Signs of spring

Though it happens to be snowing at the moment I’m writing, maybe the long Berkshire winter is about to end.  And maybe next year around this time, ground will be broken for construction of EMRCA, the eagerly-awaited museum of trains and architecture, planned by Thomas Krens as a centerpiece to the transformation of North Adams into a tourist magnet.

Design and construction companies have signed on, following the naming of Frank Gehry as architect, and all that remains is to raise the financial investment necessary to leverage the massive project.  Both banks and potential investors will look more favorably on the project now that substantial corporations with proven track records and tangible assets are attached to it.

The involvement of Skanska USA and Gilbane Building Company was announced this month in an EMRCA press release, and reported in the Berkshire Eagle and iBerkshires.  (The press release includes photos that do not reflect the final Gehry exterior design, but show the footprint and the scale of the building, which will dazzle upon approach from Route 8 north or south, or from downtown North Adams.)

These two are global companies of great reach and significant history, including experience in the Berkshires.  Both companies are collaborating on the new Taconic High School in Pittsfield, while Skanska was involved with new Stetson-Sawyer Library at Williams College, and Gilbane with the recent expansion of MassMoCA.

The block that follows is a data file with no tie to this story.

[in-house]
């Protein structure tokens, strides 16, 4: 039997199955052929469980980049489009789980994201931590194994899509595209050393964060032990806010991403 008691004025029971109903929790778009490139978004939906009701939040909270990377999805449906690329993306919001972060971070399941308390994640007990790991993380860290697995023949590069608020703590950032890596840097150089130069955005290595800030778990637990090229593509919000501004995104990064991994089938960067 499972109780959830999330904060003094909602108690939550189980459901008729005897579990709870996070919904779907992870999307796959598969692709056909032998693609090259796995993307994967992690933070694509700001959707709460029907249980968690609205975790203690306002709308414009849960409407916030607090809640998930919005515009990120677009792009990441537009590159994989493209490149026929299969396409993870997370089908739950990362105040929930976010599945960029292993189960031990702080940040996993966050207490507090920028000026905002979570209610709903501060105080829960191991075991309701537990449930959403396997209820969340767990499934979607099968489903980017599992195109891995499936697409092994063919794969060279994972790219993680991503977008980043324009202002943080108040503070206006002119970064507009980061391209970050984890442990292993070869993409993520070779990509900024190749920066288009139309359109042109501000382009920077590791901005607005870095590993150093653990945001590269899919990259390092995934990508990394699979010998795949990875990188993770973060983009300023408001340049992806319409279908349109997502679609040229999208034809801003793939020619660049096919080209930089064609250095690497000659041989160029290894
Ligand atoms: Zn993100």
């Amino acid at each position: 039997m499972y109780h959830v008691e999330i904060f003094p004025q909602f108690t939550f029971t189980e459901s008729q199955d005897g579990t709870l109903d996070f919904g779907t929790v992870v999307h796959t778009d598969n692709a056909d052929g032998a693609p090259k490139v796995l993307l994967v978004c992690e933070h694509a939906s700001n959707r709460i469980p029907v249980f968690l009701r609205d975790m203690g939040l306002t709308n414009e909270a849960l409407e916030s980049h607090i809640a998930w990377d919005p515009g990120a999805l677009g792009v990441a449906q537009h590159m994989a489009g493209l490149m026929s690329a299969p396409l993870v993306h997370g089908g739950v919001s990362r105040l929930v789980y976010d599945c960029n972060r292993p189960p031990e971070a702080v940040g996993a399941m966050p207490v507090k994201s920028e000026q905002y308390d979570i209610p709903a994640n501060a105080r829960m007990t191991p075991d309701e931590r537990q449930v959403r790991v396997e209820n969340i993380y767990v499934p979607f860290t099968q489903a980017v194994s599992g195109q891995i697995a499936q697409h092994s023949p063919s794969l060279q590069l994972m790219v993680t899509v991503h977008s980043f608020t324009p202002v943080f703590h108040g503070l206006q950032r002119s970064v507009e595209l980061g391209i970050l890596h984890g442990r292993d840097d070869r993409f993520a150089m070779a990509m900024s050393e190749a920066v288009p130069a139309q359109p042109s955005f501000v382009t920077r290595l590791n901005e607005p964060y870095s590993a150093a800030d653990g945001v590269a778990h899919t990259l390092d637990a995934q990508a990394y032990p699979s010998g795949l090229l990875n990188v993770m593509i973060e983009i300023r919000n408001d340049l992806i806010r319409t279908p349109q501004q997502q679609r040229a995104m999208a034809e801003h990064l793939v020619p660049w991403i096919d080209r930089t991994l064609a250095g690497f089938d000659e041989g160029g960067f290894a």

These new relationships were formed largely through the agency of Perri Petricca, president of Pittsfield’s Unistress Corporation and new member of EMRCA’s emerging Board of Directors.  The press release calls his efforts “an asset of incalculable value,” giving the project’s plans “a concrete foundation” (pun intended?).

Coincidentally, the real estate section of the New York Times, just featured Tom Krens and EMRCA as part of a long story headlined, “Betting on the Berkshires.”

In another coincidence, Max Hollein, a former deputy of Krens at the Guggenheim,  has just been named director of New York’s Metropolitan Museum of Art.  That makes six major museums headed by Tom’s former assistants.

The Times followed up with a profile of Hollein, in which Tom figures prominently as a mentor.  The money quote:  “What he took from Mr. Krens, Mr. Hollein said, was that he could push an ambitious agenda until the pieces fell into place and naysayers came around.”  That describes the current state of play in North Adams precisely.

Krens is still consulting on an enormous project in Abu Dhabi, but North Adams will remain his pièce de résistance, the culmination of a distinguished career in museums and urban development.

Postscript:  A rather arcane development that could have major impact in the financing of the the museum project is Governor Baker’s designation of its site as an Opportunity Zone, as defined by recent tax legislation to aid community development.

 

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